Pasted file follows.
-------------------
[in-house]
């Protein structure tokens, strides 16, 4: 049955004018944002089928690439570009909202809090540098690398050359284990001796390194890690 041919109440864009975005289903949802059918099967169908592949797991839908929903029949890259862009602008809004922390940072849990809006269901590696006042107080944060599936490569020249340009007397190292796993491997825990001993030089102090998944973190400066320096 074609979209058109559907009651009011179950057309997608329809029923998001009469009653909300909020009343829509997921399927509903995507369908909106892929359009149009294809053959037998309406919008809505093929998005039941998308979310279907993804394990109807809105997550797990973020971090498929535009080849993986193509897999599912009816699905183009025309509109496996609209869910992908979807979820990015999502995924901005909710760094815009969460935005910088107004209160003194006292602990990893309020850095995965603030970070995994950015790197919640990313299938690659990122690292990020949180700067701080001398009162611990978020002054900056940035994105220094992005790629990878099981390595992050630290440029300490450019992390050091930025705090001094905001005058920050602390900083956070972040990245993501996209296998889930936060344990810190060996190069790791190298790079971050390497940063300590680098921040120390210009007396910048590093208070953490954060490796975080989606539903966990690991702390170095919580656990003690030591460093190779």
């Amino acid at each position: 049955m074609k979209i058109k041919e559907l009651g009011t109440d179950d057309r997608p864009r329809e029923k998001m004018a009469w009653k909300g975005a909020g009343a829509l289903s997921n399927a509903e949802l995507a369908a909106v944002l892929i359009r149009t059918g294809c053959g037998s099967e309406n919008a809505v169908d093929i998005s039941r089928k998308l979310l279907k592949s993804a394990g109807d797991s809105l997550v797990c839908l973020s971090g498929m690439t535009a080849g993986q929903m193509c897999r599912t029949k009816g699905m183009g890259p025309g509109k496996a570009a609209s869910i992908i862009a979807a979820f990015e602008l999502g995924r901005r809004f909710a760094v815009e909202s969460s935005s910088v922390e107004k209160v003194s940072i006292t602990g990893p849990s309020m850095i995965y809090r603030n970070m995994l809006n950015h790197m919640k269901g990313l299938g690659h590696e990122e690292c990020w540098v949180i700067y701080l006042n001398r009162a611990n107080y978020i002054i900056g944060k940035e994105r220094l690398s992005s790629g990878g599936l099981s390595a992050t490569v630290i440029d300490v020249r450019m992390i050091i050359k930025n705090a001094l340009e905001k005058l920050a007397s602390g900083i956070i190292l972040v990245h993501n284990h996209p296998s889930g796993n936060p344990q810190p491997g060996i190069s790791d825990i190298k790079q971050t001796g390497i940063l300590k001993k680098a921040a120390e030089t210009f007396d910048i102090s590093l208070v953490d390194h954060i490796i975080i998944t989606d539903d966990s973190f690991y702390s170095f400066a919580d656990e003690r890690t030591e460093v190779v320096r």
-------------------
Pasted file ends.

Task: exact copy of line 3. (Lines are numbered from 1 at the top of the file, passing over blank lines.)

């Amino acid at each position: 049955m074609k979209i058109k041919e559907l009651g009011t109440d179950d057309r997608p864009r329809e029923k998001m004018a009469w009653k909300g975005a909020g009343a829509l289903s997921n399927a509903e949802l995507a369908a909106v944002l892929i359009r149009t059918g294809c053959g037998s099967e309406n919008a809505v169908d093929i998005s039941r089928k998308l979310l279907k592949s993804a394990g109807d797991s809105l997550v797990c839908l973020s971090g498929m690439t535009a080849g993986q929903m193509c897999r599912t029949k009816g699905m183009g890259p025309g509109k496996a570009a609209s869910i992908i862009a979807a979820f990015e602008l999502g995924r901005r809004f909710a760094v815009e909202s969460s935005s910088v922390e107004k209160v003194s940072i006292t602990g990893p849990s309020m850095i995965y809090r603030n970070m995994l809006n950015h790197m919640k269901g990313l299938g690659h590696e990122e690292c990020w540098v949180i700067y701080l006042n001398r009162a611990n107080y978020i002054i900056g944060k940035e994105r220094l690398s992005s790629g990878g599936l099981s390595a992050t490569v630290i440029d300490v020249r450019m992390i050091i050359k930025n705090a001094l340009e905001k005058l920050a007397s602390g900083i956070i190292l972040v990245h993501n284990h996209p296998s889930g796993n936060p344990q810190p491997g060996i190069s790791d825990i190298k790079q971050t001796g390497i940063l300590k001993k680098a921040a120390e030089t210009f007396d910048i102090s590093l208070v953490d390194h954060i490796i975080i998944t989606d539903d966990s973190f690991y702390s170095f400066a919580d656990e003690r890690t030591e460093v190779v320096r």